Wow, thanks for all the info and the links.
werra, I don't really care for bag bellows and changing the original bellows - I mainly do portraits and it's highly improbable that I'll be doing landscapes and other themes that require wide-angle lenses. That Linhof Kardan is really nicely-priced - the main difference from that Linhof Color is that the Linhof Color also has the monocular prism (or what's it called), which I'm not really sure if it's a must-have or not.
2F/2F, yeah I know about the rest of the stuff - I've got various holders for the Speed Graphic, I'll only need a decent lens (but I tend to be experimental, so I could easily test out my barrel lenses with the remove-cap-and-put-it-back-as-fast-as-possible method).
For me it's something like an introduction to monorail cameras - I need a nice budget camera to see how it all works out, and who knows, maybe in the future I'll check out the advanced models.
if you can get away from having tilt / swing
you might look into one of the best portrait cameras
... it ISN"T a monorail ... a graflex super D.
it can use some longish lenses and some widish lenses
and is made for portraits.
they look elegant ( chrome and black )
have a graflock back, are perfectly weighted for hand held work, might fit your cost criteria
and you will be able to use shuttered or barrel lenses without a problem.
there is less fussing around with a graflex slr, you put your film in, focus and shoot.
the super d's take all modern film holders, so you aren't shackled to old hard to find things ...
i used a gvII for years and it had a graflock back, they can still be bought inexpensively
and are worth the money. they can handle a wide variety of lenses ( bellows can't be removed so not toooo wide ) ...
sometimes you can find them in a fiber box so you can carry it around to where
you need to be when i got mine it came with a box fully loaded for 300$ ( 20 years ago ) maybe similar deals can be found today ?
nice website + blog btw !
I can't seem to find any graflex SLRs available (for a normal price and in a good condition). Moreover, I already have the speed graphic, which does wonders with the barrel lenses - I want a full-fledged monorail, with tilts, swings and everything.
Originally Posted by jnanian
I'll look into the Linhof Kardan, it seems nice (and locally - Europe - available).
The graphic views are horrible. I feel sorry for whoever had them as their first mono.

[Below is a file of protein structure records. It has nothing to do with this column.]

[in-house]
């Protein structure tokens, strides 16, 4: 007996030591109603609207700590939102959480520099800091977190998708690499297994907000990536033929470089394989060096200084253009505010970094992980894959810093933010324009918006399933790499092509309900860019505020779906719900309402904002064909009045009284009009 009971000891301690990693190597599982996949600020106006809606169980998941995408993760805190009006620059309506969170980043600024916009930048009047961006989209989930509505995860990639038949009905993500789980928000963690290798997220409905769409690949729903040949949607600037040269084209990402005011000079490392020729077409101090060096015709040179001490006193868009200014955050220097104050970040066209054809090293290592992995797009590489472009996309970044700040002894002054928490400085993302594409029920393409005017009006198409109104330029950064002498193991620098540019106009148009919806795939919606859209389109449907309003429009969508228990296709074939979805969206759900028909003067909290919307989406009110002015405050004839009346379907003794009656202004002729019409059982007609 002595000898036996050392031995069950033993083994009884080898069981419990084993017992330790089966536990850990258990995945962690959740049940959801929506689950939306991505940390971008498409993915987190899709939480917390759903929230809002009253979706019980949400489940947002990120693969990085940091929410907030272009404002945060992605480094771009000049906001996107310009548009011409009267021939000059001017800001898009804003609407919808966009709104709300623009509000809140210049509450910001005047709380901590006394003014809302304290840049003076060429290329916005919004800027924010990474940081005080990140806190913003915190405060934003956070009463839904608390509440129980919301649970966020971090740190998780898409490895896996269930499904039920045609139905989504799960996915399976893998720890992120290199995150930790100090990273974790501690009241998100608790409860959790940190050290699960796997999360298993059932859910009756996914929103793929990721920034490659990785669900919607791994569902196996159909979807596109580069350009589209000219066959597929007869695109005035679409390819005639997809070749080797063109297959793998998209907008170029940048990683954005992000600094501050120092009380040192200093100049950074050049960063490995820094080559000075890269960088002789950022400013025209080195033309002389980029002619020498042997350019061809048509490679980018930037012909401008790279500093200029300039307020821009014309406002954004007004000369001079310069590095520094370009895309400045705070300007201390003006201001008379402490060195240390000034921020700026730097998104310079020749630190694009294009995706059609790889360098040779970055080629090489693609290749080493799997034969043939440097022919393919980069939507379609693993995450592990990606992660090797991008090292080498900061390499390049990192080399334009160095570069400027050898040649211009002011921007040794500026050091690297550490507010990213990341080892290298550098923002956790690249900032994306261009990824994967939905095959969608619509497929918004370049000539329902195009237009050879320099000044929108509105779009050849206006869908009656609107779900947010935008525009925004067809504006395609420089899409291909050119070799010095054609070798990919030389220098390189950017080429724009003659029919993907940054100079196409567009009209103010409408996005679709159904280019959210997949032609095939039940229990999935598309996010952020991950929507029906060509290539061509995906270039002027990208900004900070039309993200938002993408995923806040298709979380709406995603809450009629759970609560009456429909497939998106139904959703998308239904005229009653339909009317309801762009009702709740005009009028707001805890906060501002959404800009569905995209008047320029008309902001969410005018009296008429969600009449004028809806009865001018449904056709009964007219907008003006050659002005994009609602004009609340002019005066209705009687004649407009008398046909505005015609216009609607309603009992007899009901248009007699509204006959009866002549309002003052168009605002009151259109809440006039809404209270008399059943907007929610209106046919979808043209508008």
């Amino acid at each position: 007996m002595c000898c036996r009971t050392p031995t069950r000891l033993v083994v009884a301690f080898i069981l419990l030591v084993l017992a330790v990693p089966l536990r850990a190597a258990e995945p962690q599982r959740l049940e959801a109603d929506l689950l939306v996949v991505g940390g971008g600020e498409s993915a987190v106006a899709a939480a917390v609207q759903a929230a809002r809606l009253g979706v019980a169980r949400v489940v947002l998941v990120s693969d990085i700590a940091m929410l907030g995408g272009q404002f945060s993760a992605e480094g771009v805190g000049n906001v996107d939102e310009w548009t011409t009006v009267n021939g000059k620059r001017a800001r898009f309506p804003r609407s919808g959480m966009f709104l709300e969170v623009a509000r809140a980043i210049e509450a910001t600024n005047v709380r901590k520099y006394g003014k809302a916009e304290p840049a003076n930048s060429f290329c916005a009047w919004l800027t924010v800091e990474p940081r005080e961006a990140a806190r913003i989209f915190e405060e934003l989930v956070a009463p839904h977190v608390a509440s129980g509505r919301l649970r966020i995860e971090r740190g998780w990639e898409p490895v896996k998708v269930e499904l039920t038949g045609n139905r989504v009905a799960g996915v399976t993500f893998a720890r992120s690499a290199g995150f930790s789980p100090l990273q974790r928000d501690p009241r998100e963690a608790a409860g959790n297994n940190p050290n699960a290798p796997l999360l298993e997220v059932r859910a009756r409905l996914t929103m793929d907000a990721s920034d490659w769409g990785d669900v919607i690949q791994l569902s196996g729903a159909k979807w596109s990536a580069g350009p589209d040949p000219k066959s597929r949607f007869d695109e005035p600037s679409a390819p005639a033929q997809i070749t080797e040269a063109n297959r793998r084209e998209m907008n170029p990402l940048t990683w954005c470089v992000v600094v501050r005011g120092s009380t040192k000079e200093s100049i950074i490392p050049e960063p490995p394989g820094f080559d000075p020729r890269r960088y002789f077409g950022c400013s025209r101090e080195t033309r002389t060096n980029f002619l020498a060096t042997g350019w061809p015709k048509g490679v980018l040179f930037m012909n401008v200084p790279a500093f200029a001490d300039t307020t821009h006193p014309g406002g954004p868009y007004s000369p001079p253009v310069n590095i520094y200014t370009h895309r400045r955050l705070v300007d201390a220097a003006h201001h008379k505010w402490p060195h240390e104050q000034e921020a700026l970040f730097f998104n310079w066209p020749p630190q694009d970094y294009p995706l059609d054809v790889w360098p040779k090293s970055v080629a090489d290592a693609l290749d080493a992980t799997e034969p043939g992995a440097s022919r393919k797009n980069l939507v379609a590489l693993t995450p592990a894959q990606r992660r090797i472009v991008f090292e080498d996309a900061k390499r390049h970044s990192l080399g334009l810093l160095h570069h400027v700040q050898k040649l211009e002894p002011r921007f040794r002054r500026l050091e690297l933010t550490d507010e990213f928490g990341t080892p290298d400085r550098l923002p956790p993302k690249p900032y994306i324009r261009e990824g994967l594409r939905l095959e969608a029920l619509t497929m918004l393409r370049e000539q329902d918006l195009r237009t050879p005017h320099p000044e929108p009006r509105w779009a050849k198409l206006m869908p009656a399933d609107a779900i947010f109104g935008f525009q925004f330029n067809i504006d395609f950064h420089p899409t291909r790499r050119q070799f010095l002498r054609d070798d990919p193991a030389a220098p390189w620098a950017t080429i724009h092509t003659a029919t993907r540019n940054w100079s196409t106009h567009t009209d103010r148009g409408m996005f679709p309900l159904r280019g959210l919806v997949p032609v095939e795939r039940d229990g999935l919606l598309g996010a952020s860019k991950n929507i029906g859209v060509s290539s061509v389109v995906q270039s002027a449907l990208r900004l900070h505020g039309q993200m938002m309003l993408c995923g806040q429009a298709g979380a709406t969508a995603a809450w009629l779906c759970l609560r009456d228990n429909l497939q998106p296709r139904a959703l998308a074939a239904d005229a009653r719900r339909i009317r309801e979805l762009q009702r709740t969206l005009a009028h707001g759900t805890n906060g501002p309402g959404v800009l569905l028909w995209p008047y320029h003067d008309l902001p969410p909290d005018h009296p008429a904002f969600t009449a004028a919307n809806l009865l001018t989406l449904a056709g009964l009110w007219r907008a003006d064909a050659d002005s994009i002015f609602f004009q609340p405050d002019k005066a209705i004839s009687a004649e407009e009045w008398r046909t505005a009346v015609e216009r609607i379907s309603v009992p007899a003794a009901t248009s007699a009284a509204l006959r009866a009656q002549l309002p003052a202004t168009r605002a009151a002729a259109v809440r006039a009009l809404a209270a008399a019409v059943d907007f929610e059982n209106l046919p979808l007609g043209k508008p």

The older cambos, toyos, or linhof kardan's (not the colors) are perfectly adequate.
Go not to the elves for counsel, for they will say both yes and no.
I am glad you feel sorry for me, but there is no need. The thing worked great. I learned everything I know about using a view camera on a GV. Then I got a Speed Graphic to compliment it. I only sold it when I got my SINAR. I regret it now, as the camera was very sentimental, and still perfectly usable. I used to go hiking with it all the time in a standard school backpack. It was a lightweight and capable field camera.
"Truth and love are my law and worship. Form and conscience are my manifestation and guide. Nature and peace are my shelter and companions. Order is my attitude. Beauty and perfection are my attack."
- Rob Tyner (1944 - 1991)
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For sheer value, it is hard to beat a Calumet 400-series. On the other hand, the lensboard is only about the size of a Speed Graphic board, and that is a bit tight for many otherwise suitable portrait lenses. The Cambo lensboard, however, is 6x6 inches, and it is possible to mount an 18" Verito on one if you think the front standard will take it. (Why you might want an 18" lens on a 4x5 camera is another discussion entirely ) It wouldn't be that hard to come up with a Speed Graphic-to-Cambo board adapter (the Calumet-to-Cambo is a factory item) which would let you use your current lens inventory without remounting or buying more than a couple of boards.
For appearance, look for a Cambo Legend; IMHO, the NX series all resemble a pile of black-anodized aluminum kindling, although they work just fine.
Oh, yes---there is a Cambo Graflok back, and you can find monorail extensions, intermediate standards for multiple bellows, binocular viewers, and the like. The very best portrait setup might be a 5x7 Cambo with a 4x5 reducing back as well, but I don't know how available they are. 5x7s seem not to have ever been imported into the US.
Personally I think the oldest green version of the Cambo is the prettiest, and better built than the NX, although the Legend is the most Macho looking.
"There are a great many things I am in doubt about at the moment, and I should consider myself favoured if you would kindly enlighten me. Signed, Doubtful, off to Canada." (BJP 1914).
I've had a Calumet 400 and a Graphic View II. Both are excellent and could do anything I needed them to do.
Both cost me about $100 each.
I still have the Graphic View II
a plug here for the Sinar A1 (aka Alpina I believe) - a very decent entry level monorail - doesn't have the revolving back but it has everything else
I've a spare and if you're interested best send me a pm - if not, then good luck with your search
No revolving back? How do you change, use the head to 90 degrees?